MongoDB Optimization and Scalability

MongoDB is supposed to be a greatly-in-demand NoSQL database. As per experts, developers are used to making many mistakes while working on various MongoDB projects. In this blog, we have listed out some of the common mistakes happen in Designing MongoDB and how to rectify it.

MongoDB is very popular among NoSQL Databases. The JavaScript based MEAN and MERN stack raised its popularity to its peak. As it’s a JSON based Datastore programmers preferred it over other Databases.

The main advantages of MongoDB are Flexible Schema, easy horizontal scalability, powerful querying, and analytics. If we don’t design it correctly, it will affect the performance. Here we have Listed the common mistakes happen in Designing MongoDB and how to avoid it.

  1. Using it like Relational Databases
  2. Schemas are not query first
  3. Over usage of Index and bad indexing sequence
  4. Not designing for application performance

1. Using it like Relational Databases

The key differentiating factor between a NoSQL database and Relational database is Join Queries. In SQL databases, Normalizing the data will result in writing Join Queries. But most of the NoSQL databases doesn’t allow Joins, Because Joins are bad in Distributed Databases as its extremely hard to scale.

For example, when the collection grows in MongoDB you will need to Shard the Collection to scale it, as MongoDB is designed to be set up as a cluster of multiple shards.

The problem is, we cannot join two collections if it is sharded. You can refer that from the documentation here “In the $lookup stage, the from collection cannot be sharded.”

When MongoDB added $lookup stage to aggregation in version 3.2 in 2015, the CTO of MongoDB “Eliot Horowitz” wrote a blog stating that “We’re still concerned that $lookup can be misused to treat MongoDB like a relational database. But instead of limiting its availability, we’re going to help developers know when its use is appropriate, and when it’s an anti-pattern. “

We can see that many developers coming from SQL background adopting MongoDB. Some of them don’t know how to Denormalize the data in NoSQL database. This is the Major Reason for the usage of $lookups.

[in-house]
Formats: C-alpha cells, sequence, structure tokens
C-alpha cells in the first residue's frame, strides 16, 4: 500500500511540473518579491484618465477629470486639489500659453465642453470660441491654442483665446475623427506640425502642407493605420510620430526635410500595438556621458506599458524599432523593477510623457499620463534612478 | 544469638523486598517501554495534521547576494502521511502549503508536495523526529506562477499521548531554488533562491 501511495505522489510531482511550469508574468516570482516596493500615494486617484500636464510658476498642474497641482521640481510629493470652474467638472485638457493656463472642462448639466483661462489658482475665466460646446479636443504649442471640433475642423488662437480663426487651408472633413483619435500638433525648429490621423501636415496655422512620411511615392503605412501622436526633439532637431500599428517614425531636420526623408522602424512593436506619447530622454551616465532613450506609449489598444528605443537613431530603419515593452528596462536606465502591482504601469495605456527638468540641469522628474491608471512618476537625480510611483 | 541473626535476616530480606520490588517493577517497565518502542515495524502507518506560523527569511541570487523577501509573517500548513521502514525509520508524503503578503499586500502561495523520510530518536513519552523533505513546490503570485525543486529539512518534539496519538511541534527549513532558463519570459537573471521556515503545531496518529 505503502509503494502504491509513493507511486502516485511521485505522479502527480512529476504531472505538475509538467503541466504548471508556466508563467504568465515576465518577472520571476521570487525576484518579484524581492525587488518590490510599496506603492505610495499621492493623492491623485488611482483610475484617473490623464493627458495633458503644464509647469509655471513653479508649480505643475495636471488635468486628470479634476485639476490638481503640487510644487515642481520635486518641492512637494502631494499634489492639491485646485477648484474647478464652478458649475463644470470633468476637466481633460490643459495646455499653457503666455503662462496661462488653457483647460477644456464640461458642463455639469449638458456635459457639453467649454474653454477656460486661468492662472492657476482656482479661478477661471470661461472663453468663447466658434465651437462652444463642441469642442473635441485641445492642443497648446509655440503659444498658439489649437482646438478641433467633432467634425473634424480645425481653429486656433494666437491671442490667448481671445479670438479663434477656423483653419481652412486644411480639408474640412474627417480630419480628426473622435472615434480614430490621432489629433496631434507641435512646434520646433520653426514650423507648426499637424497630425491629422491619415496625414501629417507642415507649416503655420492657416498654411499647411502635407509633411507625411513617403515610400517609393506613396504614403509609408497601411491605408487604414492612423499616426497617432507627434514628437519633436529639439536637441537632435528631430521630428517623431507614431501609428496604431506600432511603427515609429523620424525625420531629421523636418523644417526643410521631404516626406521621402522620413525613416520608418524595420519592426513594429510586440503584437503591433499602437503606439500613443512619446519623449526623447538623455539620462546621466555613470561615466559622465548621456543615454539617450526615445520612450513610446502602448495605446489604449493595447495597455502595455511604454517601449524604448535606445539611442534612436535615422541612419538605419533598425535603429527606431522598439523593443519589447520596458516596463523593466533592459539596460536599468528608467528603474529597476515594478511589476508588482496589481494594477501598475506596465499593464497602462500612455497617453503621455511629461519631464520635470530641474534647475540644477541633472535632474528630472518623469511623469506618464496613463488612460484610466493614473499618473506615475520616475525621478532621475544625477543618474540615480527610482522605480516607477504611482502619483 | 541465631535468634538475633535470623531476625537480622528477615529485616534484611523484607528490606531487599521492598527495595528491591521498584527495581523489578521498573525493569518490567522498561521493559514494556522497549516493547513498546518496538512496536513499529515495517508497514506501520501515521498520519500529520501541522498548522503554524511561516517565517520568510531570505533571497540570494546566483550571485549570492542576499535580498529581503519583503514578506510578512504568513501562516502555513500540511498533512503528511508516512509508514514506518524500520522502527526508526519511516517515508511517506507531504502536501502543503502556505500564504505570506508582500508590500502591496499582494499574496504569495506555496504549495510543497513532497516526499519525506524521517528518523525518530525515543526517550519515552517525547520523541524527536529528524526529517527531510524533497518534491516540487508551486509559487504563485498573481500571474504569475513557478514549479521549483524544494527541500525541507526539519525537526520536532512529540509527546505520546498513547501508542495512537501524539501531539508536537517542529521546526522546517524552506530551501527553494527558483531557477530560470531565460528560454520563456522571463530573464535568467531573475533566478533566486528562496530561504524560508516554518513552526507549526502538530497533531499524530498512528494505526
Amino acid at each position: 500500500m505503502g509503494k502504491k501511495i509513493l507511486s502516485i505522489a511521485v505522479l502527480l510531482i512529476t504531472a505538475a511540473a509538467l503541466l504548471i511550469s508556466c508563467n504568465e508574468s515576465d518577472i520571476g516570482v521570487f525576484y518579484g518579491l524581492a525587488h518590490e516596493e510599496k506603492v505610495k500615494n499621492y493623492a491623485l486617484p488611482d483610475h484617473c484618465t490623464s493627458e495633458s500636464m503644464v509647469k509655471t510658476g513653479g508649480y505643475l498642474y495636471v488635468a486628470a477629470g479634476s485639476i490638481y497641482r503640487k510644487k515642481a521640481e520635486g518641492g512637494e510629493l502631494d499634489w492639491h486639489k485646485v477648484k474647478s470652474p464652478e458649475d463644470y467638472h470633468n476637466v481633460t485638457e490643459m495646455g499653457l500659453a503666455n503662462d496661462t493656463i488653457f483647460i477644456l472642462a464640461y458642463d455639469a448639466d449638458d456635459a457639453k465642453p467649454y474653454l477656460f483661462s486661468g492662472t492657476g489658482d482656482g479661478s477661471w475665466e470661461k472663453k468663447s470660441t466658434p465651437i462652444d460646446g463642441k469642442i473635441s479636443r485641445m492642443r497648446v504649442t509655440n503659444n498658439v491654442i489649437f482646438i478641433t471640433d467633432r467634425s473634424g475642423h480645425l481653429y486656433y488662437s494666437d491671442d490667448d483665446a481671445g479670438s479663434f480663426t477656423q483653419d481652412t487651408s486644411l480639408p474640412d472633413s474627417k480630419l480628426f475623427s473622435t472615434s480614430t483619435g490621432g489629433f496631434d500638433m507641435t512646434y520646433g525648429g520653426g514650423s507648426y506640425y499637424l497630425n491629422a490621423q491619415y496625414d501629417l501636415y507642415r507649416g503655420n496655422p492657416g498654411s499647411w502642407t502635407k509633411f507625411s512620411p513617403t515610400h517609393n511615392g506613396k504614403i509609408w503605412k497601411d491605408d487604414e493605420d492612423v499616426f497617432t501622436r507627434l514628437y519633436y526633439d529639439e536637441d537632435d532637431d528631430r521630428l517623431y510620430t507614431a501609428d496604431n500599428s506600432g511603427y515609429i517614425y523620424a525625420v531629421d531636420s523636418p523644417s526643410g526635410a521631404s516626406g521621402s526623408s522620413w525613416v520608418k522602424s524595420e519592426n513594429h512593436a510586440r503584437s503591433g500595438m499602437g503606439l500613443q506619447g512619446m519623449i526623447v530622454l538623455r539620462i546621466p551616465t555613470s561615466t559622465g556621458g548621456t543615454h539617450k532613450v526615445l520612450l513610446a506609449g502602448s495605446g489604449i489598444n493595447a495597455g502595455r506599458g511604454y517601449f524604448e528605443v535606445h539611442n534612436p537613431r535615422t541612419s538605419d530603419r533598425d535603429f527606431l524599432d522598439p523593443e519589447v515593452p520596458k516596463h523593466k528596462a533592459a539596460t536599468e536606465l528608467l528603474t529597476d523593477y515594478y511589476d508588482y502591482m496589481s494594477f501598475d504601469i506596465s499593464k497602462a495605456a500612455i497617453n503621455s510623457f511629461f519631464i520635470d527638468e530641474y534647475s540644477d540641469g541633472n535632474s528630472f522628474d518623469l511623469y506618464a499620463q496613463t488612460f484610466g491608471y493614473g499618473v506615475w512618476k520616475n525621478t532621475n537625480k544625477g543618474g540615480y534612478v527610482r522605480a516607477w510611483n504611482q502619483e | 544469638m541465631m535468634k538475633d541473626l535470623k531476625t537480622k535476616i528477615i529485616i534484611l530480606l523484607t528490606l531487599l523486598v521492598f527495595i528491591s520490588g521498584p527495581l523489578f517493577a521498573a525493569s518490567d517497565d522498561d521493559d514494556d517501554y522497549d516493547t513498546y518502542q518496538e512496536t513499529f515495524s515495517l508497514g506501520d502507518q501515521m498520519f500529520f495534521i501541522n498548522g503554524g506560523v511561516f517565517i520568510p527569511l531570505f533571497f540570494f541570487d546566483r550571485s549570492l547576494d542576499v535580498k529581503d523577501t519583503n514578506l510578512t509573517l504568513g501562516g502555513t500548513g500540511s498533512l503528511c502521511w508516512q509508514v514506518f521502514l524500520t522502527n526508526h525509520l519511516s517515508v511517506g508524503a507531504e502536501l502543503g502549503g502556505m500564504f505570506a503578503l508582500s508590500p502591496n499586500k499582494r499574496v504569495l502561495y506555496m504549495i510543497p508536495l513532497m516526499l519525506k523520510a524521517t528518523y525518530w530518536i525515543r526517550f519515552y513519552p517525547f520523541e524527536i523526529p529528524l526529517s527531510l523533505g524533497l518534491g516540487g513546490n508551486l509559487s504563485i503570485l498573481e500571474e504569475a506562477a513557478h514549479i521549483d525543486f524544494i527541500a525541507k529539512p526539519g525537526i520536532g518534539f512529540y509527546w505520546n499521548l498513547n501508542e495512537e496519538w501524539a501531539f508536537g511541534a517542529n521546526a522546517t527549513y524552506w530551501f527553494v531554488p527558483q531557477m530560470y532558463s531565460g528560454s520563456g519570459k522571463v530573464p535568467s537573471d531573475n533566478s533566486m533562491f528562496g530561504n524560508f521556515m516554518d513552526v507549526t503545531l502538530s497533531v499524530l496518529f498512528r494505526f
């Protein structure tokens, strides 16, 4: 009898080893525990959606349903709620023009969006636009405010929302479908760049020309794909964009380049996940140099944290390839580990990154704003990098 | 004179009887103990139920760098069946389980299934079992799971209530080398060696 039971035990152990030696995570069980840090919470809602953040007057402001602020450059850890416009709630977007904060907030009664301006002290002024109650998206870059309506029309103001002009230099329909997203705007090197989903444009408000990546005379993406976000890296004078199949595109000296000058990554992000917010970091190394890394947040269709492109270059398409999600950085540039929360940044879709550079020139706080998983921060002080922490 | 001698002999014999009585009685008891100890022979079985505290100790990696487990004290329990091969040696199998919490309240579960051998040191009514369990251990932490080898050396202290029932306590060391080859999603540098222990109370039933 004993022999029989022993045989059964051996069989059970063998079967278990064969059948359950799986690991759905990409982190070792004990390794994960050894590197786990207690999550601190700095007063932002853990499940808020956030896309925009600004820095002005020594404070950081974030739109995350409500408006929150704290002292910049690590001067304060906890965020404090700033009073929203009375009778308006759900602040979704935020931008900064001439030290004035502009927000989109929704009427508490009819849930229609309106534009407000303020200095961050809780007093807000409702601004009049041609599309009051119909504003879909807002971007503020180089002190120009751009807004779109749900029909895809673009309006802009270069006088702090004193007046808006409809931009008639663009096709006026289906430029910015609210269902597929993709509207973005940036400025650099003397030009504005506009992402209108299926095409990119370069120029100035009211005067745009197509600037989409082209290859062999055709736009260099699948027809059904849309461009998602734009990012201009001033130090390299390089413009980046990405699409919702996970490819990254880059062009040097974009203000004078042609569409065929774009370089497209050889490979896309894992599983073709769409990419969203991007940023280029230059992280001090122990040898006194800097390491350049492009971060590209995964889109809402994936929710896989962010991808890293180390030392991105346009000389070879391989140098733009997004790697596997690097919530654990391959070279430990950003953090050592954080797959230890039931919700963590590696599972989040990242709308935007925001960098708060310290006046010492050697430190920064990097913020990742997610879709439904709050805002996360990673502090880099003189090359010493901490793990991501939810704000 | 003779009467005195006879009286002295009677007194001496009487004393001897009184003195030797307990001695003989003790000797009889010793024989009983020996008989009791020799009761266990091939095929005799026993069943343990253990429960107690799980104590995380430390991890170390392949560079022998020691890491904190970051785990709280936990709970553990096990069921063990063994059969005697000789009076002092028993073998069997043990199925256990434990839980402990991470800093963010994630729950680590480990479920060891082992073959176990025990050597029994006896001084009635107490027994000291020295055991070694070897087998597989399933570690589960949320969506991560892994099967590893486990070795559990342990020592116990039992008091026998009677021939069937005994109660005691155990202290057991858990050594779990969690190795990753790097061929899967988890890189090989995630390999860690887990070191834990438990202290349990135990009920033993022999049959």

You can use embedded documents and arrays to include relational data in a single document structure instead of normalizing across multiple documents and collections.

2. Schemas are not query first

When It comes to NoSQL Database, Your Database Schema Design should always be based on Query-first design.

First you must think in terms of how you want to retrieve the data. And you should store redundant data in other collections, if the data is not changing often and you need that data for retrieval.

For example:

Users Collection:

{

_id: 1,

name: ‘John’,

address: ‘chennai’,

}

Orders Collection:

{

_id:1,

userId: 1,

name: ‘John’,

item: ‘cell phone’,

price: 100,

}

In the above example we have the name field in both users collection and orders collection. This is because we need to show the name of the user who made that order. So, when you insert the data in orders collection, you are adding the field called name.

MongoDB recommends nested document over relational data arrangement. This helps us in sharding.

But At times you can store relational data in different collections if it’s changing frequently, but you will run multiple queries to retrieve the data.

3. Over usage of Index and bad indexing sequence

Generally, indexes will affect the database writes. You should be very selective when creating indexes.

Always run the query and analyze it with query executionStats and make sure that it is using correct index.

You can enable the mongodb profiler by running the command

db.setProfilingLevel(2,0)

Then

sudo tail –f /var/log/mongodb/mongo.log

The above command will show the exectionStats of the current queries.

If the winning plan is using “collscan” -> it will go through all the documents in the collection.

If it is “Idxscan” -> it will just examine the Index.

You should always keep one thing in mind, “The Number of records returned should always be closer to the number of docs examined”. If you keep this balance, your query will perform well.

Create descending order index for created_at field if you always want to retrieve the latest documents.

Use Compound Index if your query needs it. The order of fields in compound index is very important.

Give explicit hints to force the query to use the correct index.

4. Not designing for application performance

Simple Queries are always good for OLTP. We should avoid complex aggregation in our application. If our Application needs to retrieve data in certain way then it’s good to store the data in that way.

Avoid “group by”, “sum”, conditional grouping etc…

Try to use simple find Queries.

 

The DB is optimised and ready for scaling if you follow the above four steps. Reach out to us for further inquiries.

Written by ;

 

Frank D 

and

Umashankar N

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